I was reminded of this story by another piece in the business section of today’s morning paper:

As a news conference was kicking off to announce Netflix’s service — which uses the Internet to stream unlimited access to thousands of movies and TV shows for $7.99 a month — extras were asked to spill into the street and encouraged to “play types, for example, mothers, film buffs, tech geeks, couch potatoes etc.”

“Extras are to behave as members of the public, out and about enjoying their day-to-day life, who happen upon a street event for Netflix and stop by to check it out,” reads an information sheet handed out to extras.

“Extras are to look really excited, particularly if asked by media to do any interviews about the prospect of Netflix in Canada.”

Netflix has me thinking we can take Dayton’s example far beyond enrollment marketing. Why not employ ‘student extras’ (we can probably hire failed students quite cheaply) to show up on campus and make a big show of how hard they are working, how pleased they are by campus services and amenities, and how mind-blowingly awesome they find their courses. With proper ‘preparation’, they could probably ace their exams as well, boosting the outcomes, and fostering an atmosphere of achievement and excellence. I can’t think of any better way to show how important students are to us.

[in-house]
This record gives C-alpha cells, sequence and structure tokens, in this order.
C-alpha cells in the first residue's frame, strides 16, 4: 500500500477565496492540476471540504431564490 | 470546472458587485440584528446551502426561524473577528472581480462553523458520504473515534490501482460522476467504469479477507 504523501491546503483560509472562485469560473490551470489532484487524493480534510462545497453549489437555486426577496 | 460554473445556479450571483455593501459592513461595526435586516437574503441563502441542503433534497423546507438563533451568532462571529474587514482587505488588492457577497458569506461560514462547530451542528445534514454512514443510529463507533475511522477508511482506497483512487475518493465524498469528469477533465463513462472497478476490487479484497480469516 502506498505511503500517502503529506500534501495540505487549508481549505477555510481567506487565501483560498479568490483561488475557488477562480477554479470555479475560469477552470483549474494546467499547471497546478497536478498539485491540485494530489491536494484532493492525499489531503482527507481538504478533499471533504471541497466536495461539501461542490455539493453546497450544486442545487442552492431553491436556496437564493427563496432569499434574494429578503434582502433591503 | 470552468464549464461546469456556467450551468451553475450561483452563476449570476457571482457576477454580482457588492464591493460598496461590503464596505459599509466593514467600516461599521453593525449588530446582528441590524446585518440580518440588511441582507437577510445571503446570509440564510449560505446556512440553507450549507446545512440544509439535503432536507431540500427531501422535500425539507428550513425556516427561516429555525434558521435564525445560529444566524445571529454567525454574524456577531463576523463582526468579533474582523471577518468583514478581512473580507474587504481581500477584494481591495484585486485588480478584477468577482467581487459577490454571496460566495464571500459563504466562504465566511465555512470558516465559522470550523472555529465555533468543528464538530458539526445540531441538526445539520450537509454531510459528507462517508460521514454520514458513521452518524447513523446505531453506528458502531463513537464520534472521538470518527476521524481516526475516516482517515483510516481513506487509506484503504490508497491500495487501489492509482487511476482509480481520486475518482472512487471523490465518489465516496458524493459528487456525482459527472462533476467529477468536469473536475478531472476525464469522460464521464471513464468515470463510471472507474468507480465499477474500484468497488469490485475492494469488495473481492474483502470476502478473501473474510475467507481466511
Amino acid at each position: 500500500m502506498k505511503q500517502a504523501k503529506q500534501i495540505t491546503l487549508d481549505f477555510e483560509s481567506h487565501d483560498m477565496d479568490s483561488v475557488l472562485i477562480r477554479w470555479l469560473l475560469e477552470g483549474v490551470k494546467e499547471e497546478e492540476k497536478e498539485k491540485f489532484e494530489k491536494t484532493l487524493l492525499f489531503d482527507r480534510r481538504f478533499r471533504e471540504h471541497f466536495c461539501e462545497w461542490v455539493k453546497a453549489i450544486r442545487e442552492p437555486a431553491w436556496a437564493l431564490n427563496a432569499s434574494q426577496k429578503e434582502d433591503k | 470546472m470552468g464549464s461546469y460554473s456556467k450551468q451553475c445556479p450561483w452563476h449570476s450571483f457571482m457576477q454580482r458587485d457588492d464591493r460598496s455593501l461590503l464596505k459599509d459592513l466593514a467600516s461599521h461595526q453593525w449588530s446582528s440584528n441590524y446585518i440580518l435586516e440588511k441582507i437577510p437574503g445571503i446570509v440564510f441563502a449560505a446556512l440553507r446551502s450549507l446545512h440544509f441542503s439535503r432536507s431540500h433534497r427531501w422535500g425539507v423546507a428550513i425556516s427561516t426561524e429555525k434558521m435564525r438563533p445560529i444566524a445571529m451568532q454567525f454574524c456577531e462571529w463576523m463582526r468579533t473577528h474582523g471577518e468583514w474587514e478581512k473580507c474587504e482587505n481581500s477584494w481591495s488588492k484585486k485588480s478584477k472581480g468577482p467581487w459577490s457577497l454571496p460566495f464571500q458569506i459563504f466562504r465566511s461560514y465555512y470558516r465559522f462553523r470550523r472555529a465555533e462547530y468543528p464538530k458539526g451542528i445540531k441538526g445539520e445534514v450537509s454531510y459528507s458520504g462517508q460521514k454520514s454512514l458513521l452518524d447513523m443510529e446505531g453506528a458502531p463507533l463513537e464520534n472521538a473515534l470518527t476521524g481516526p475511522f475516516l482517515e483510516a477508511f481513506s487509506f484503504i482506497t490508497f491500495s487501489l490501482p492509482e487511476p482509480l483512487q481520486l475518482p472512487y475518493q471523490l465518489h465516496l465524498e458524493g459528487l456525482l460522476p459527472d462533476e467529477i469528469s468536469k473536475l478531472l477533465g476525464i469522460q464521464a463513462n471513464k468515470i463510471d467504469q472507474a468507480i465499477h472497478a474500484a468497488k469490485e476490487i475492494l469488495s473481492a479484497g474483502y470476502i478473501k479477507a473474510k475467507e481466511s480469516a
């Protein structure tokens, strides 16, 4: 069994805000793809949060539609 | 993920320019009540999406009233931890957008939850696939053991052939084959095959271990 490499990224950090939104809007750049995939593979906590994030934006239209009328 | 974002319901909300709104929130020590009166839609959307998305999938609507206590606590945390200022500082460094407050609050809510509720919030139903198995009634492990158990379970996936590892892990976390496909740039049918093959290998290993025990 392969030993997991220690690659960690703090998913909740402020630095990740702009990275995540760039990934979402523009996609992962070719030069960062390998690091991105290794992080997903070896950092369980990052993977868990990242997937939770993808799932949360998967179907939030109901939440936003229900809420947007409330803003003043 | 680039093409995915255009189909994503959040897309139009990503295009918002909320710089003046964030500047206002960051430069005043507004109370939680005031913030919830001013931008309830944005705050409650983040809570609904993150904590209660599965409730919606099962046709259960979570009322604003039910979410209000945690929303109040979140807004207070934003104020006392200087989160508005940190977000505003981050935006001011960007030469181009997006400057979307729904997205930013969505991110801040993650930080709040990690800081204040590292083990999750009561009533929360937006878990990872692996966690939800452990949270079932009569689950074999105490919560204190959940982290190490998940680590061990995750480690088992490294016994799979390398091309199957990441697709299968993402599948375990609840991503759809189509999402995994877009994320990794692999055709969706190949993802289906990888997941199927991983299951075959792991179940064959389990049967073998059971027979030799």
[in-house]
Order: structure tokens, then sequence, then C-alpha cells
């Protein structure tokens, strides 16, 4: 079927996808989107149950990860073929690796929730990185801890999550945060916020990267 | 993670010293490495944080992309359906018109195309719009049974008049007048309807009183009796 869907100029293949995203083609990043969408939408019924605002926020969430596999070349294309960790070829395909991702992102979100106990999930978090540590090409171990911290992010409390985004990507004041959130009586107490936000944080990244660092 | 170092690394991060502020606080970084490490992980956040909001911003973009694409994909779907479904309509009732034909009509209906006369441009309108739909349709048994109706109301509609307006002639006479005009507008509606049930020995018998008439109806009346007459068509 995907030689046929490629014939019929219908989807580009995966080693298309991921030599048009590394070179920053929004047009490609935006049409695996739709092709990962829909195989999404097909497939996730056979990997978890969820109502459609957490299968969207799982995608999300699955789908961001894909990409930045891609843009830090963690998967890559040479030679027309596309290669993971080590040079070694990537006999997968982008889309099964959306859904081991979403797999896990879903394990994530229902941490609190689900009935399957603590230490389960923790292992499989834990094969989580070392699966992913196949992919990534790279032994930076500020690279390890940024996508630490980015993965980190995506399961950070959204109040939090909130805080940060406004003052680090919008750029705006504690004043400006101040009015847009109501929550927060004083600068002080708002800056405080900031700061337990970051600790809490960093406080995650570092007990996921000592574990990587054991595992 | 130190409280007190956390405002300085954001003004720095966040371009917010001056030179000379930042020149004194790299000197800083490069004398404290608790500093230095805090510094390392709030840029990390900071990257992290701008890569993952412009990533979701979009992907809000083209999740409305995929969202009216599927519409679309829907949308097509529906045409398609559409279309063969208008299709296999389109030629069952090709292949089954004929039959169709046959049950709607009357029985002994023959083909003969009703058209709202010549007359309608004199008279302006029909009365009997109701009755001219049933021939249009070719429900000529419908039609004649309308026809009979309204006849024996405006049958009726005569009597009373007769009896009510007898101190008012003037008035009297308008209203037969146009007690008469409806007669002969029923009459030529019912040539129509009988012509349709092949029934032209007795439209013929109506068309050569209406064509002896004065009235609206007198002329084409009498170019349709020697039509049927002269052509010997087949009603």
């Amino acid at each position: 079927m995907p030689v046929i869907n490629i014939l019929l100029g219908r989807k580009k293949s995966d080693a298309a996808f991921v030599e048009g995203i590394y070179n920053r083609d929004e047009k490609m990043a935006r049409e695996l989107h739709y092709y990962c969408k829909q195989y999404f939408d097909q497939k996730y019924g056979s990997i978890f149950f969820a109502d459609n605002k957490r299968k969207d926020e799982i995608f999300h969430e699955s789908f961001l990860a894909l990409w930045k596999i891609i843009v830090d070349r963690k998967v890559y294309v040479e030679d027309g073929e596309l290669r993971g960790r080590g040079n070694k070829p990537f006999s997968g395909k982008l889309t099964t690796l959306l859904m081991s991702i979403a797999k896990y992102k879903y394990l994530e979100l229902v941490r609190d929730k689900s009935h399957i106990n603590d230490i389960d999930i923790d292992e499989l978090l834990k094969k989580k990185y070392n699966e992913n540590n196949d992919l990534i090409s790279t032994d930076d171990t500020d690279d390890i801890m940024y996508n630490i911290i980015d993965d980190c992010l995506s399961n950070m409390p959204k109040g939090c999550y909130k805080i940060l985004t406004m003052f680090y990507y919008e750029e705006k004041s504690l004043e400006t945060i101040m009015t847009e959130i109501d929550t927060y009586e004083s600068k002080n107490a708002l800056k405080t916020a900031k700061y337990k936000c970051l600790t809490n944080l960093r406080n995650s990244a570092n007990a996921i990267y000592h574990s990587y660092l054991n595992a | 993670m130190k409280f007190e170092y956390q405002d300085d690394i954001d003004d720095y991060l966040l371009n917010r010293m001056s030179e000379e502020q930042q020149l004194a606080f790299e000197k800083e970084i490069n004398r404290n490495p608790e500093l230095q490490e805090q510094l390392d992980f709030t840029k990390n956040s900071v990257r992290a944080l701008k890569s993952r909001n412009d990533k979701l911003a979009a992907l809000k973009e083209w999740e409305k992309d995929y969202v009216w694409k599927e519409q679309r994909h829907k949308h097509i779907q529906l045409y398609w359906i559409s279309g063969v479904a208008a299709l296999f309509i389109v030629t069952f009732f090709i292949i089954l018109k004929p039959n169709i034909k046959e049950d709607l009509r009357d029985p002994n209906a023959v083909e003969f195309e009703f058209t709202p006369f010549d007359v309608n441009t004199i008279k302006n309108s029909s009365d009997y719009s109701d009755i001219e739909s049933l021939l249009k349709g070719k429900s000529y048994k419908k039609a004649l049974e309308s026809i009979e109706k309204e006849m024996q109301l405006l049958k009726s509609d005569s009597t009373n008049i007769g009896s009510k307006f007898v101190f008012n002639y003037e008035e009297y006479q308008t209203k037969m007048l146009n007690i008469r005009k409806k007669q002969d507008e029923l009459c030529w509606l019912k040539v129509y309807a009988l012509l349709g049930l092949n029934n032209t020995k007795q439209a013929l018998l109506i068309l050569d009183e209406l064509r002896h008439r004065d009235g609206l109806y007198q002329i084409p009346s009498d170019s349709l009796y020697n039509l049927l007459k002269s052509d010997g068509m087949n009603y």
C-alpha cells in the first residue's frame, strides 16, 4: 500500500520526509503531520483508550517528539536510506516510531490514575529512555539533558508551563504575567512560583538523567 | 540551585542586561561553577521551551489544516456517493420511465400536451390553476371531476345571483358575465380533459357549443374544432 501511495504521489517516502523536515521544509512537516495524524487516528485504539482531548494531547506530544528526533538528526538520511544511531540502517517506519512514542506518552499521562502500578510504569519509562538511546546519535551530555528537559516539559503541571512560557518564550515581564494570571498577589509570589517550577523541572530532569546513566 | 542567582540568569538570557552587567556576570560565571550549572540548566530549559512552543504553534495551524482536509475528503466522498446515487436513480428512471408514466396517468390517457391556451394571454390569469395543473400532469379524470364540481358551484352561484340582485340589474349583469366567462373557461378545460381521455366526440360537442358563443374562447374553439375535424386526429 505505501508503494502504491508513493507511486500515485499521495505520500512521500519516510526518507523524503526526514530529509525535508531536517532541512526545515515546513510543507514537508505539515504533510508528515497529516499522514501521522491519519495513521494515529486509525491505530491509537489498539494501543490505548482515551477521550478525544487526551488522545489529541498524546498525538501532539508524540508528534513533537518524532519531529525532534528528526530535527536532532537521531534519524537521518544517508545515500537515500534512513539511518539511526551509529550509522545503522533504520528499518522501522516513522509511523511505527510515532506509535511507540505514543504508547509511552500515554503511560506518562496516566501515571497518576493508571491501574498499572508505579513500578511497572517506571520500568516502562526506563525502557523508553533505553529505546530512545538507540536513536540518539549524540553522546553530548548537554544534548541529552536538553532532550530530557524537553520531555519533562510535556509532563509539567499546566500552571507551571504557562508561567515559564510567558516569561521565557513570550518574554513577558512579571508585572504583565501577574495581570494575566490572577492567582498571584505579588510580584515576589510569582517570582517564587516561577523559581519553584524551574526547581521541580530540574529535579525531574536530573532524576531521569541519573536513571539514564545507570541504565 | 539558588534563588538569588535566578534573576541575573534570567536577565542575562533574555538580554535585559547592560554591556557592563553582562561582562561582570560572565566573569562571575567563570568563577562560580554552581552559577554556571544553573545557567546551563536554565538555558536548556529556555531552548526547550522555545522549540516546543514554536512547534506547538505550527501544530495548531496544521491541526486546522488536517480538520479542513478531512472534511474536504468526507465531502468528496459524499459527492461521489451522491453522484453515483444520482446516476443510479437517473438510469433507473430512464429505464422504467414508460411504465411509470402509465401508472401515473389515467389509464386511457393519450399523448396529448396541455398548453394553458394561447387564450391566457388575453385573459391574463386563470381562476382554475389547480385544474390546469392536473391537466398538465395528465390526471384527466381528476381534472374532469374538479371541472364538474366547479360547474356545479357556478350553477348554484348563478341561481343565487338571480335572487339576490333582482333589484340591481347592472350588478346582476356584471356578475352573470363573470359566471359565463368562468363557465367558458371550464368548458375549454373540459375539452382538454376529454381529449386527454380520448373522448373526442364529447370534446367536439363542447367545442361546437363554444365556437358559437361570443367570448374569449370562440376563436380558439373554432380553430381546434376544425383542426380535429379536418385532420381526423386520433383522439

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Fear and frothing in England

Freak Out shared CC by Parksy1964

Last July I was honoured to give the closing keynote for the JISC Open Educational Resources International Symposium in London, England. It was a terrifying prospect on a couple of levels… First off, I knew I would be speaking in front of some of the most accomplished people in the field. And of course the backdrop of the event was a rash of near-apocalyptic news about higher education in the UK. I really struggled with how to frame a broad discussion of the role of openness in the academy in such a context.

The trip ended up being a wild and incredibly rewarding experience, rich in discussions that have resonated with me ever since. I’ve since been trying to think of how I could write up what that amazing week has meant to me, but nothing has seemed quite right.

Thankfully, David Kernohan (who I must thank for inviting me to take part in #UKOER10 in the first place) has just published a blog post on the just-wrapped ALT-C 2010 conference. Somehow his words speak to my experience in the UK as well: